Childhood obesity may quadruple high blood pressure risk in adulthood

September 12, 2013

Obese children quadruple their risk and overweight children double their risk of developing high blood pressure in adulthood, according to a study presented at the American Heart Association High Blood Pressure Research Scientific Sessions 2013.

Researchers tracked the growth and blood pressure of 1,117 healthy adolescents from Indianapolis for 27 years, starting in 1986, and found: The findings highlight the public health threat posed by overweight and obesity in childhood. One in three U.S. children and teens are overweight or obese, meaning their body mass index is at least the 85th percentile or at least the 95th percentile for their age and gender respectively. Body mass index is the relationship between height and weight.

The study results are also part of the growing body of evidence that heart disease may start in childhood, said Sara E. Watson, M.D., study author and a pediatric endocrinology fellow at Riley Hospital for Children at Indiana University in Indianapolis, Ind.

"It is important that pediatricians counsel patients on the risk of high blood pressure associated with overweight and obesity, and stress that a healthy diet, including reducing salt intake and exercise, may help reduce this risk," Watson said. "Interventions to prevent and treat obesity will play an important role in decreasing the significant burden of high blood pressure in adulthood."
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Co-authors and author disclosures are on the manuscript.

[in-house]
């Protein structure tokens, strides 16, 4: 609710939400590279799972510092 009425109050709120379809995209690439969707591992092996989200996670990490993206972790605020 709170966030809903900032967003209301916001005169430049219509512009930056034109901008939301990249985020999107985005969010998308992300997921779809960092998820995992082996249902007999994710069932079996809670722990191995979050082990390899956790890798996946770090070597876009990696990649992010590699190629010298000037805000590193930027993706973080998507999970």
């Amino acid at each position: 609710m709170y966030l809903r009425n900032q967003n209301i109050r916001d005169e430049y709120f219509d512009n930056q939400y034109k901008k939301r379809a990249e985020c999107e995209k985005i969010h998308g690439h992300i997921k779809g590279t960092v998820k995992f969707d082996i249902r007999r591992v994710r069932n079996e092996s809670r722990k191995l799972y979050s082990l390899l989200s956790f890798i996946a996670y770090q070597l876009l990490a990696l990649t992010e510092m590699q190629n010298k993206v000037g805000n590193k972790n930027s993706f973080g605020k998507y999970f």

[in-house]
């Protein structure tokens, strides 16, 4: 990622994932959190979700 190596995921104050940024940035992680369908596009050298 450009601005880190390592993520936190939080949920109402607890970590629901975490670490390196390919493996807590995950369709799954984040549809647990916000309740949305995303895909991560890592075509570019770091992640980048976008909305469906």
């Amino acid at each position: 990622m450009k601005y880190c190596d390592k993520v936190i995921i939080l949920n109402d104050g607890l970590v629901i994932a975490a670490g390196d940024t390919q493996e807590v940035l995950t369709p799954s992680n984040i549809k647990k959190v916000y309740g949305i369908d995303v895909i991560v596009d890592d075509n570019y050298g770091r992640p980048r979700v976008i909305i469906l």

The National Institute of Health, Regenstrief Institute and Indiana University Purdue University Signature Center Grant Initiative funded the study.

For high blood pressure tools and information visit heart.org/hbp.

For the latest heart and stroke news, follow us on Twitter: @HeartNews.

Statements and conclusions of study authors that are presented at American Heart Association scientific meetings are solely those of the study authors and do not necessarily reflect association policy or position. The association makes no representation or warranty as to their accuracy or reliability. The association receives funding primarily from individuals; foundations and corporations (including pharmaceutical, device manufacturers and other companies) also make donations and fund specific association programs and events. The association has strict policies to prevent these relationships from influencing the science content. Revenues from pharmaceutical and device corporations are available at http://www.heart.org/corporatefunding.

American Heart Association

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